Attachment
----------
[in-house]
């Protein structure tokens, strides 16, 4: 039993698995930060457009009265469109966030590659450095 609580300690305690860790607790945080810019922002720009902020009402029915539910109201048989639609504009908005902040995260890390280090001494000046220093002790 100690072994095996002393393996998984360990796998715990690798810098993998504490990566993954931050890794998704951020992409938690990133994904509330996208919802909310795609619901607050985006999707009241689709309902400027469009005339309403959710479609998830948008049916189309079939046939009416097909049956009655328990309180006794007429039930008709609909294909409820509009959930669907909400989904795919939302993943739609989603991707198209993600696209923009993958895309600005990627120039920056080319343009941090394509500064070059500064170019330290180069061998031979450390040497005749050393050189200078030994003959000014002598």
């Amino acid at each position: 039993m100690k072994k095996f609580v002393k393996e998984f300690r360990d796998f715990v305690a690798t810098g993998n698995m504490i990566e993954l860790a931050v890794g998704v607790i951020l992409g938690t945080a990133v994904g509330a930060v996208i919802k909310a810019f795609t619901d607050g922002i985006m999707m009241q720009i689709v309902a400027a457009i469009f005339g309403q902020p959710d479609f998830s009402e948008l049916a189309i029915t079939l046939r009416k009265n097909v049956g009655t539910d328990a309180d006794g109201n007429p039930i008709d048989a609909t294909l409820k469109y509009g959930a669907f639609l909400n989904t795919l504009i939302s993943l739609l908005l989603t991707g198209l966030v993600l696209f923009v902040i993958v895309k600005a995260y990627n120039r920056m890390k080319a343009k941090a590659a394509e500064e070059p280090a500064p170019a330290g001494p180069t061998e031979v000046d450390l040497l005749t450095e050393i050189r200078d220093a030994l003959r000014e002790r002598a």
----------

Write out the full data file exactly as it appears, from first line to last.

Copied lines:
[in-house]
């Protein structure tokens, strides 16, 4: 039993698995930060457009009265469109966030590659450095 609580300690305690860790607790945080810019922002720009902020009402029915539910109201048989639609504009908005902040995260890390280090001494000046220093002790 100690072994095996002393393996998984360990796998715990690798810098993998504490990566993954931050890794998704951020992409938690990133994904509330996208919802909310795609619901607050985006999707009241689709309902400027469009005339309403959710479609998830948008049916189309079939046939009416097909049956009655328990309180006794007429039930008709609909294909409820509009959930669907909400989904795919939302993943739609989603991707198209993600696209923009993958895309600005990627120039920056080319343009941090394509500064070059500064170019330290180069061998031979450390040497005749050393050189200078030994003959000014002598």
């Amino acid at each position: 039993m100690k072994k095996f609580v002393k393996e998984f300690r360990d796998f715990v305690a690798t810098g993998n698995m504490i990566e993954l860790a931050v890794g998704v607790i951020l992409g938690t945080a990133v994904g509330a930060v996208i919802k909310a810019f795609t619901d607050g922002i985006m999707m009241q720009i689709v309902a400027a457009i469009f005339g309403q902020p959710d479609f998830s009402e948008l049916a189309i029915t079939l046939r009416k009265n097909v049956g009655t539910d328990a309180d006794g109201n007429p039930i008709d048989a609909t294909l409820k469109y509009g959930a669907f639609l909400n989904t795919l504009i939302s993943l739609l908005l989603t991707g198209l966030v993600l696209f923009v902040i993958v895309k600005a995260y990627n120039r920056m890390k080319a343009k941090a590659a394509e500064e070059p280090a500064p170019a330290g001494p180069t061998e031979v000046d450390l040497l005749t450095e050393i050189r200078d220093a030994l003959r000014e002790r002598a």